A Commentary by John Stott

Acts 3:11-26. The apostle Peter preaches to the crowd (continued).

The second promised blessing is *that times of refreshing may come from the Lord* (19c). The Greek word *anapsyxis* can mean rest, relief, respite or refreshment. It seems here to be the positive counterpart of forgiveness, for God does not wipe away our sins without adding his refreshment for our spirits.

The third promised blessing is *that he may send the Christ who has been appointed for you – even Jesus* (20). Although during the present interim period he continuously gives us his forgiveness and his refreshment, yet he himself *must remain in heaven until the time comes for God to restore everything, as he promised long ago through his holy prophets* (21). Some commentators believe that the word ‘everything’ in this sentence refers not to the universe which God will ‘restore’ but to the promises which he will ‘establish’. Thus the RSV translates the verse: ‘until the time for establishing all that God spoke by the mouth of his holy prophets….” But *apokatastasis* is more naturally understood of the eschatological ‘restoration’, which Jesus called a ‘regeneration’ (Mt.19:28), when nature will be liberated from its bondage to pain and decay (Rom.8:19ff) and God will make a new heaven and earth (2 Pet. 3:13; Rev.21:5). This final perfection awaits the return of Christ.

These Christ-centred promises of total forgiveness (sins wiped out), spiritual refreshment and universal restoration were all adumbrated in the Old Testament. So Peter concludes with more significant quotations and allusions. He refers to three major prophetic strands which are associated with Moses, Samuel (and his successors) and Abraham. First, ‘*Moses said, “The Lord your God will raise up for you a prophet like me from among your own people; you must listen to everything he tells you (22), for anyone who does not listen to him will be completely cut off from among his people”*’ (23) (Dt.18:15ff; cf. Lk.9:35). Secondly, ‘*all the prophets from Samuel on, as many as have spoken, have foretold these days*’, the days of the Messiah (24). Although this is a very general statement perhaps the chief reference is to God’s promise, which began with Samuel, to establish the kingdom of David (e.g. 2 Sam.7:12ff). At all events Peter assured his hearers, ‘*you are heirs of the prophets and of the covenant of God made with your fathers*’ (25a). It is impressive that Peter regards the many and varied strands of Old Testament prophecy as a united testimony, applying to ‘these days’ because fulfilled in Christ and his people. Thirdly, God ‘*said to Abraham, “Through your offspring all peoples on earth will be blessed”*’ (25b) (Gn. 12:3; 22:18; 26:4). This was a foundation promise of the Old Testament. Consider both the beneficiaries and the nature of the promised blessing. As for the beneficiaries, ‘*When God raised up his servant*’ Jesus, ‘*he sent him first to you to bless you*’ (26a), the physical descendants of Abraham, as is several times emphasized by Paul (‘First the Jew’, e.g. Rom.1:16; 2:9-10; 3:1-2). But later Paul argues, especially in his letters to the Romans and the Galatians, that the promised blessing is for all believers, including Gentiles who by faith have become Abraham’s spiritual children. And what is the blessing? It is not forgiveness only, but righteousness. For God sent Jesus Christ his servant ‘*to bless you by turning each of you from your wicked ways*’ (26).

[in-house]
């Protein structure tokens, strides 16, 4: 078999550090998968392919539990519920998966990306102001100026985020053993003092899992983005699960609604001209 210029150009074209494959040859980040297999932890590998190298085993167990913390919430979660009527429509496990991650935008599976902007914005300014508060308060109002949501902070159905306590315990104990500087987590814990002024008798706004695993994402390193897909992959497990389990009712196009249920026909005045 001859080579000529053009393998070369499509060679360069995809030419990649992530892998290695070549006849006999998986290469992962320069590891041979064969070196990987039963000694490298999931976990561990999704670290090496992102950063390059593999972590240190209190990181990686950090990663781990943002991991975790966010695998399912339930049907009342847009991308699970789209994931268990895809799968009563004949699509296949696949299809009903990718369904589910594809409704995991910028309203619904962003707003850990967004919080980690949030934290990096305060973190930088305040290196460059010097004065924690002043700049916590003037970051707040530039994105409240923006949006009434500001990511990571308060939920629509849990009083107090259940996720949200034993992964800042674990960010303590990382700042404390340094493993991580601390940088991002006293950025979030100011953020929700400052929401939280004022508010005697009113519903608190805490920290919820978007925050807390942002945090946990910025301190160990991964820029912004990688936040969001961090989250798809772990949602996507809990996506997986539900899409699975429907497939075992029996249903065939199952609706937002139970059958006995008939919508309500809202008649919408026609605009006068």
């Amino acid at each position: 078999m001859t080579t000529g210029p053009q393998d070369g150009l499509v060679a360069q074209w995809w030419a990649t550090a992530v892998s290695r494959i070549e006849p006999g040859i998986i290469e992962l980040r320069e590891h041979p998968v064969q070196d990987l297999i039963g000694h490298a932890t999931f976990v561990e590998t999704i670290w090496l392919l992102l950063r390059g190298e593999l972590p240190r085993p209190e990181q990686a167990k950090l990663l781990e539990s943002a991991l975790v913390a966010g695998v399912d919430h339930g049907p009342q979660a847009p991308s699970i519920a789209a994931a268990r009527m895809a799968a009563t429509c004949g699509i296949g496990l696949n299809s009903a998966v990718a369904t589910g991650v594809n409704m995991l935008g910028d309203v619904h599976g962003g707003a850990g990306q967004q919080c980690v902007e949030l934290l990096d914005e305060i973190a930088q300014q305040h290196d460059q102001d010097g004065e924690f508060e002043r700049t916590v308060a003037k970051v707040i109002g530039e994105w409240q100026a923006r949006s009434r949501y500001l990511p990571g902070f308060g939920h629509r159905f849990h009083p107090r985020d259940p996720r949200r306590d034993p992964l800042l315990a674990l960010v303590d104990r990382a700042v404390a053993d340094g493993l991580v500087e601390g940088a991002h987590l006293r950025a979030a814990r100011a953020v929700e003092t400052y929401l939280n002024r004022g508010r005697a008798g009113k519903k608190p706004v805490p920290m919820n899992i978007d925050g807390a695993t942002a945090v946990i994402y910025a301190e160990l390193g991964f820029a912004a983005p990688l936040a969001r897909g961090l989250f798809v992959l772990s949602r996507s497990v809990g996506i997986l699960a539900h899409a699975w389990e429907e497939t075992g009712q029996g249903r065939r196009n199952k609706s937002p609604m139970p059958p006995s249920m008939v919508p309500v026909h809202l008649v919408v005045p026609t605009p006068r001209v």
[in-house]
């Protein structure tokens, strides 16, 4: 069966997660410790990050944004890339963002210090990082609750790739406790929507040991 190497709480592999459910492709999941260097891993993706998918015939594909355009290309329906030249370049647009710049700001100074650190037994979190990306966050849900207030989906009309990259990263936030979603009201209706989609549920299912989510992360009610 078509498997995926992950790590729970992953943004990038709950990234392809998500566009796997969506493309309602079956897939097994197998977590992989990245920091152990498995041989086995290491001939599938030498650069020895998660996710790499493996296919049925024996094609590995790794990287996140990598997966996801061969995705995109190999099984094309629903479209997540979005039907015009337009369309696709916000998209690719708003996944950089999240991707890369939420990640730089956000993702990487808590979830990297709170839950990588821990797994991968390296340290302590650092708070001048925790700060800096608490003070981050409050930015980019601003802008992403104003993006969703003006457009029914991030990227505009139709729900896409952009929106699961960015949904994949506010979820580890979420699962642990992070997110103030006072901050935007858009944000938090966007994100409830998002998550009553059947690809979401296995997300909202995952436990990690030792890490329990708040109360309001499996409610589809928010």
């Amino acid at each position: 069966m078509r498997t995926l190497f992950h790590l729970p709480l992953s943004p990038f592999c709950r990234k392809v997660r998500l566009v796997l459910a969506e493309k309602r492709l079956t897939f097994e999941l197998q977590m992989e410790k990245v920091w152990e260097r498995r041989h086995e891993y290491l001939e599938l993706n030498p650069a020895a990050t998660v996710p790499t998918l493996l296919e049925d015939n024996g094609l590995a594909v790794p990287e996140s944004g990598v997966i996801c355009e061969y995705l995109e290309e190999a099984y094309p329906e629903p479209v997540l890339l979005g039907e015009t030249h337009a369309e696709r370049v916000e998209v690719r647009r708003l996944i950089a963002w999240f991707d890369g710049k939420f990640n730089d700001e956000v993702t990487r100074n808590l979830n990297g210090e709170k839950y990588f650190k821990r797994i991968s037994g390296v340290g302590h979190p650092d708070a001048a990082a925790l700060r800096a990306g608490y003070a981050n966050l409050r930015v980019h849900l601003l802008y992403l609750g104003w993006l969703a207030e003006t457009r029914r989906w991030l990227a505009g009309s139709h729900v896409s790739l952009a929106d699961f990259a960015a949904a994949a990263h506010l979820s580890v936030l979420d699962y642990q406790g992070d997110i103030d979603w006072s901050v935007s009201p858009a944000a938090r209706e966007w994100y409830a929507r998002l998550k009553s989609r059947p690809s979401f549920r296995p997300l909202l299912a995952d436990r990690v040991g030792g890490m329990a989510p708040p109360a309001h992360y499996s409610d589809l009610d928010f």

Looking back over Peter’s colonnade sermon, it is striking that he presents Christ to the crowd ‘according to the Scriptures’ as successively the suffering servant (13, 18), the Moses-like prophet (22-23), the Davidic king (24) and the seed of Abraham (25-26). And if we add his Pentecost sermon, and glance on to his speech before the Sanhedrin (4:8ff), it is possible to weave a biblical tapestry which forms a thorough portrait of Christ. Arranged chronologically according to the events of his saving career, the Old Testament texts declare that he was descended from David (Ps. 132:11 = 2:30); that he suffered and died for us as God’s servant (Is. 53 = 2:23; 3:18); that the stone the builders rejected has nevertheless become the capstone (Ps.118:22 = 4:11), for God raised him up from the dead (Is.52:13 = 2:25ff), since death could not hold him and God would not abandon him to decay (Ps.16:8ff = 2:24, 27, 31); that God then exalted him to his right hand, to wait for his final triumph (Ps.110:1 = 2:34-35); that meanwhile through him the Spirit has been poured out (Joel 2:28ff =2:16ff, 33); that now the gospel is to be preached world-wide, even to those afar off (Is.57:19 = 2:39), although opposition to him has been foretold (Ps.2:1ff = 4:25-26); that people must listen to him or pay the penalty of their disobedience (Dt. 18:18-19 = 3:22-23); and that those who do listen and respond will inherit the blessing promised to Abraham (Gn. 12:3; 22:18 = 3:25-26).

This comprehensive testimony to Jesus as rejected by men but vindicated by God, as the fulfilment of all Old Testament prophecy, as demanding repentance and promising blessing, and as the author and giver of life, physically to the healed cripple and spiritually to those who believe, aroused the indignation and antagonism of the authorities. The devil cannot endure the exaltation of Jesus Christ. So he stirred up the Sanhedrin to persecute the apostles.
Tomorrow: Acts 4:1-22. The council brings the apostles to trial.

The John Stott Bible Study is taken from The Message of Acts. The Bible Speaks Today John Stott. Used by permission of Inter-Varsity Press UK, Nottingham. All rights reserved.